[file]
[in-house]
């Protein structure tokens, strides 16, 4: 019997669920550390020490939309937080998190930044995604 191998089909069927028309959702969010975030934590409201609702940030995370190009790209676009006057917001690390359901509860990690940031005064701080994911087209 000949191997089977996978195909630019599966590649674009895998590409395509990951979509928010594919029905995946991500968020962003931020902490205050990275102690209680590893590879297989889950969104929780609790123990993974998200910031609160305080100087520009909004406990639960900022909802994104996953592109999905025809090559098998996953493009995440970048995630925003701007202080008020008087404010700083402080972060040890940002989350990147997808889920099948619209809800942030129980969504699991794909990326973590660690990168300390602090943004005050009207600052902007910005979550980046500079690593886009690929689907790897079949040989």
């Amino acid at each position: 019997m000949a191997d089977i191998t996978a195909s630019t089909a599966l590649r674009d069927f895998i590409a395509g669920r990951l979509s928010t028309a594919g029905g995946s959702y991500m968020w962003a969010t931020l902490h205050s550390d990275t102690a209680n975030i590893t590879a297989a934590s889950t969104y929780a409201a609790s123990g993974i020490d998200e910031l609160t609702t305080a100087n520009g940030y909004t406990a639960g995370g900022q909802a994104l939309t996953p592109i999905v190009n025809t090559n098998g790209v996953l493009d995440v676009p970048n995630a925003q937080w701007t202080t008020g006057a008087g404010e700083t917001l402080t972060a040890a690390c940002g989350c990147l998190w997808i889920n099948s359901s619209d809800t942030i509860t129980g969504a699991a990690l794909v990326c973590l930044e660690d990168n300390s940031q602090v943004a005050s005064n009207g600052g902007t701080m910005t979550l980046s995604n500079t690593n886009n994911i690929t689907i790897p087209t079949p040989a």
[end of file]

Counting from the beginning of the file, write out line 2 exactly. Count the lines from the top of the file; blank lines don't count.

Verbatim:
């Protein structure tokens, strides 16, 4: 019997669920550390020490939309937080998190930044995604 191998089909069927028309959702969010975030934590409201609702940030995370190009790209676009006057917001690390359901509860990690940031005064701080994911087209 000949191997089977996978195909630019599966590649674009895998590409395509990951979509928010594919029905995946991500968020962003931020902490205050990275102690209680590893590879297989889950969104929780609790123990993974998200910031609160305080100087520009909004406990639960900022909802994104996953592109999905025809090559098998996953493009995440970048995630925003701007202080008020008087404010700083402080972060040890940002989350990147997808889920099948619209809800942030129980969504699991794909990326973590660690990168300390602090943004005050009207600052902007910005979550980046500079690593886009690929689907790897079949040989």